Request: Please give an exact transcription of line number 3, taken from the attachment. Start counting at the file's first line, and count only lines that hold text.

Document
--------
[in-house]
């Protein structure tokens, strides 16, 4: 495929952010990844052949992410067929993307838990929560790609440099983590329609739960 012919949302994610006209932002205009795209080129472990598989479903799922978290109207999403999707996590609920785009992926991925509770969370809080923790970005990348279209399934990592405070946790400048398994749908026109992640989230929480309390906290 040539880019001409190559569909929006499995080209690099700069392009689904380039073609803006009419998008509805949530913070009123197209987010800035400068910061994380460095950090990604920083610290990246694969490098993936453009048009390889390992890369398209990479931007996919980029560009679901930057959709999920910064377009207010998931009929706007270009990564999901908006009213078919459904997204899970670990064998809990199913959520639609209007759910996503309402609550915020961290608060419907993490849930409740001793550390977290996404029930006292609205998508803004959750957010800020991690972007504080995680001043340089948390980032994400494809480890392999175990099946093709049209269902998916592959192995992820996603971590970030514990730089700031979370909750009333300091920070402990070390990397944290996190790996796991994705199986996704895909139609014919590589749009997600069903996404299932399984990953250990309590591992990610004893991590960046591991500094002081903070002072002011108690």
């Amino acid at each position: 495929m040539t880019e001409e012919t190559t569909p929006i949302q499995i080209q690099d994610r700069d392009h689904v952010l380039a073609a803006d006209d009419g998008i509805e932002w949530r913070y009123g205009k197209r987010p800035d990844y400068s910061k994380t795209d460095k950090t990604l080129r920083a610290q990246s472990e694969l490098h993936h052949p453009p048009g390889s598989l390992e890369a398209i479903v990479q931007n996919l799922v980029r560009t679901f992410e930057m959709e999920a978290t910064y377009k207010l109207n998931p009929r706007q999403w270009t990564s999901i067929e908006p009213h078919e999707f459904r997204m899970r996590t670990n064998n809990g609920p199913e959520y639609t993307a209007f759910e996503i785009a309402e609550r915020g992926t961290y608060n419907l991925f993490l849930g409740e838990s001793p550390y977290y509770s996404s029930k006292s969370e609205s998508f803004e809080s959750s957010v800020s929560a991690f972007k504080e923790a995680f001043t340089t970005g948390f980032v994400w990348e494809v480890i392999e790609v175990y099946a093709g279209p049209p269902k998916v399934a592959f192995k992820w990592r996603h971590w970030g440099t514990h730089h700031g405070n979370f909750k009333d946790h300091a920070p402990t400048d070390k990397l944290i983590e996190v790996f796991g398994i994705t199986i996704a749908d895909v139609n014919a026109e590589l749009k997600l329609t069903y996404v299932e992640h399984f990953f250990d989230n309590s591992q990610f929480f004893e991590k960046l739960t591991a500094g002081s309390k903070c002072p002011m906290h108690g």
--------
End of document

């Amino acid at each position: 495929m040539t880019e001409e012919t190559t569909p929006i949302q499995i080209q690099d994610r700069d392009h689904v952010l380039a073609a803006d006209d009419g998008i509805e932002w949530r913070y009123g205009k197209r987010p800035d990844y400068s910061k994380t795209d460095k950090t990604l080129r920083a610290q990246s472990e694969l490098h993936h052949p453009p048009g390889s598989l390992e890369a398209i479903v990479q931007n996919l799922v980029r560009t679901f992410e930057m959709e999920a978290t910064y377009k207010l109207n998931p009929r706007q999403w270009t990564s999901i067929e908006p009213h078919e999707f459904r997204m899970r996590t670990n064998n809990g609920p199913e959520y639609t993307a209007f759910e996503i785009a309402e609550r915020g992926t961290y608060n419907l991925f993490l849930g409740e838990s001793p550390y977290y509770s996404s029930k006292s969370e609205s998508f803004e809080s959750s957010v800020s929560a991690f972007k504080e923790a995680f001043t340089t970005g948390f980032v994400w990348e494809v480890i392999e790609v175990y099946a093709g279209p049209p269902k998916v399934a592959f192995k992820w990592r996603h971590w970030g440099t514990h730089h700031g405070n979370f909750k009333d946790h300091a920070p402990t400048d070390k990397l944290i983590e996190v790996f796991g398994i994705t199986i996704a749908d895909v139609n014919a026109e590589l749009k997600l329609t069903y996404v299932e992640h399984f990953f250990d989230n309590s591992q990610f929480f004893e991590k960046l739960t591991a500094g002081s309390k903070c002072p002011m906290h108690g």